Sofia (AFP) Oct 28, 2010
Bulgaria's parliament approved changes to the hunting law Thursday to allow the killing of brown bears, although environmentalists had slammed the move as catering to the hunting lobbies.
As a protected species, the hunting of brown bears was previously banned in Bulgaria except in the case of accidents and with special permits.
But the approved changes to the law will now require the environment and agriculture ministries to set each year by end-January an annual quota for hunting the animals.
Between three and eight percent of the bear population will be allowed for hunting, under the new regulations.
According to right-wing lawmaker Emil Dimitrov, who proposed the changes, the quotas will most probably be based on a tally of 800 bears.
But even if Bulgaria is known to have one of the largest bear populations in Europe of between 600 and 800 animals, this tally was hard to verify on the ground, environmentalists recently explained to AFP.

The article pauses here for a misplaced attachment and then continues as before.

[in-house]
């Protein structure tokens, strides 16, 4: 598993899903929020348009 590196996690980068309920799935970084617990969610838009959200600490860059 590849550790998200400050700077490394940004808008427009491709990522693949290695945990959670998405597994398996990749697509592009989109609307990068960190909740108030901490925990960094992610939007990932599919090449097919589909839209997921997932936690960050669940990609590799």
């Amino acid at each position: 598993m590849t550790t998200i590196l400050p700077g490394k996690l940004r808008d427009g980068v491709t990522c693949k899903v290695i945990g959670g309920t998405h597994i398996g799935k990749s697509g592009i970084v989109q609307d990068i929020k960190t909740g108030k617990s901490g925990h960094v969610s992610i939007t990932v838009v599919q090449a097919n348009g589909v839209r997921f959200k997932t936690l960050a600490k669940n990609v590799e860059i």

Already before Thursday's decision, environmentalists slammed it as catering to the interests of hunting lobbies, under the guise of attempting to curb poaching.
The killing of a man by a brown bear this summer and a number of attacks on flocks and beehives raised tensions in Bulgaria's southern Rhodope mountains, sparking calls for culls from locals.
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Japan looks to ancient village wisdom to save biodiversity
Toyooka, Japan (AFP) Oct 27, 2010
Four decades ago the oriental white stork became extinct in Japan, the victim of rapid industrialisation and modern farm practices and heavy pesticide use that destroyed its habitat. Today, the graceful migratory bird soars again over restored wetlands around the small town of Toyooka in western Japan, now a showcase for an ambitious conservation effort called the Satoyama Initiative. As ... read more
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